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Has Every Single Automaker Called a Car "GT"?

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author photo by Doug DeMuro October 2016

The most common sequence of letters in the automotive world is "GT." These two letters are so common that you can't simply tell someone that you drive a GT, because there's no way for them to know what you're talking about. A BMW 5 Series GT? A Ford GT? A Mustang GT? I could go for days. Really, I could probably go for days naming only GT cars. And this got me thinking: Given just how ubiquitous the GT designation is, has every single car company used the letters at one point or another?

So I decided to go on a little research mission to find out. Here's a listing of every single car company that currently makes vehicles in any sort of large numbers, and a few remarks about whether they've ever used "GT." Although I've spent some time researching this, it's by no means a comprehensive list, so feel free to add in your own GT-related notes in the comments.

Acura: To my knowledge, Acura has never used the designation "GT" on any production car.

Alfa Romeo: Although Alfa Romeo has avoided the U.S. market for much of the last 2 decades, it's back now. In foreign markets, Alfa sold a car called simply the Alfa Romeo GT, a coupe made throughout most of the 2000s.

Aston Martin: Aston Martin has a long history of using the GT designation, going back at least to the DB4 in the early 1960s. Modern Astons using "GT" include the sporty V8 Vantage GT and the luxurious DB9 GT.

Audi: While the best-known modern Audi using the GT moniker is a high-powered version of the R8, Audi sold a car called simply the Coupe GT in the 1980s. It was the 2-wheel-drive version of Audi's now-famous all-wheel-drive Quattro Coupe.

Bentley: Bentley's most famous use of "GT" is undoubtedly its Continental GT coupe, which has been on sale since 2005.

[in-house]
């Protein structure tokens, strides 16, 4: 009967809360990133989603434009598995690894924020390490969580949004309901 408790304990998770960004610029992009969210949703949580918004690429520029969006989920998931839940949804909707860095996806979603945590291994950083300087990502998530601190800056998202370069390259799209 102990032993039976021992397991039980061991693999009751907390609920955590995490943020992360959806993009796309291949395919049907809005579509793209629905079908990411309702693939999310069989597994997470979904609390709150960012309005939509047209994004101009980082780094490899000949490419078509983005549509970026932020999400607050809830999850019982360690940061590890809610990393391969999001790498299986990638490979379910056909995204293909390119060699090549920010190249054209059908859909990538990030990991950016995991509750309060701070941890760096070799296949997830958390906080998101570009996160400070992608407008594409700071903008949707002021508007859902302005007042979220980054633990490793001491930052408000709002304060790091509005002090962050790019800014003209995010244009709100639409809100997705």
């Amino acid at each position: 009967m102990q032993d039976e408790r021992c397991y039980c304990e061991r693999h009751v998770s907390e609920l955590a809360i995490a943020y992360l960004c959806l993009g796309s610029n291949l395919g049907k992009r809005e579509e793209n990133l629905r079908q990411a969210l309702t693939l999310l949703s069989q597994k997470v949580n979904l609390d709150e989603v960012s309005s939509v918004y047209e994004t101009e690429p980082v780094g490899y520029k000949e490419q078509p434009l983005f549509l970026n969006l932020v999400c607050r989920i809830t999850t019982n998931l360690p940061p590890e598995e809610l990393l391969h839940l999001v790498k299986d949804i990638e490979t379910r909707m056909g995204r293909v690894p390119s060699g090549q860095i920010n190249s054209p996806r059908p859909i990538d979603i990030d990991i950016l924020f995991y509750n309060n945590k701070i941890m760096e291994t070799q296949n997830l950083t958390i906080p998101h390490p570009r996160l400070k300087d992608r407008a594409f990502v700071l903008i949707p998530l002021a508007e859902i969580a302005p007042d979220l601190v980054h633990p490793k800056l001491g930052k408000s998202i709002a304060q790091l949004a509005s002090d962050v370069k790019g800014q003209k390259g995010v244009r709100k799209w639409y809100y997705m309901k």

BMW: Although BMW shied away from using "GT" for a lot longer than most everyone else, hatchback versions of the 3 Series and 5 Series sedans are now called the 3 Series Gran Turismo and the 5 Series Gran Turismo -- shortened to "GT" by virtually everyone, including BMW, who sticks a GT badge on the back of both models.

Buick: I couldn't think of any Buick models that use "GT" -- but apparently, the Verano sedan is sold as the Excelle GT in China.

Cadillac: I can't think of a single Cadillac that has ever used the GT designation.

Chevrolet: Although Chevrolet doesn't use the GT name much -- likely in deference to rival Ford, who uses it a lot -- Chevy has used it before. For example, there was a Chevy Vega GT in the 1970s, along with a Beretta GT in the 1990s.

Chrysler: The only Chrysler I can find that's used the GT designation is perhaps the least likely -- the PT Cruiser, whose sporty turbocharged version, sold from 2003 to 2007, was dubbed the PT Cruiser GT.

Dodge: Dodge doesn't shy away from the GT designation. In addition to the obvious GT-badged Dodge (the Viper GTS, from 1996 to 2002), the brand's Dart sedan offers a trim level called GT. There's also a new Durango GT for 2017.

Ferrari: Numerous Ferrari models have been dubbed "GT" over the years -- from earlier vehicles like the 250 GT, the 275 GTB and the 330 GTC to more recent models like the F355 GTS and the 488 GTB.

FIAT: Although FIAT hasn't sold a GT-branded car during its short time in the U.S., the automaker has used the designation on many foreign models -- most notably, the sporty Punto GT in the 1990s.

Ford: Perhaps the most famous modern usage of "GT" comes from the Ford GT supercar, named after the original GT40, which will soon begin its second generation. But Ford has also used "GT" to denote V8-powered versions of its popular Mustang, along with a few other models -- including the 1990s Probe coupe.

GMC Yukon

GMC: Although you probably wouldn't expect it, GMC has used the GT designation. Throughout the 1990s, 2-door versions of the brand's full-size Yukon SUV were named the Yukon GT.

Honda: I don't think Honda has ever used the name "GT" on a road car. It might be the biggest brand that hasn't.

Hyundai: Hyundai has used the GT designation at various times. Today, automaker's lone GT-badged car is the Elantra GT 5-door hatchback -- a name Hyundai also gave to Elantra hatchback models in the mid-2000s. In the past, sporty versions of Hyundai's Tiburon coupe were known as the Tiburon GT.

Infiniti: I don't think there's ever been a road-going Infiniti that has used the GT designation. But Infiniti is clearly aware of the mythical forces of GT -- the luxury brand released a concept supercar last year called the Vision GT.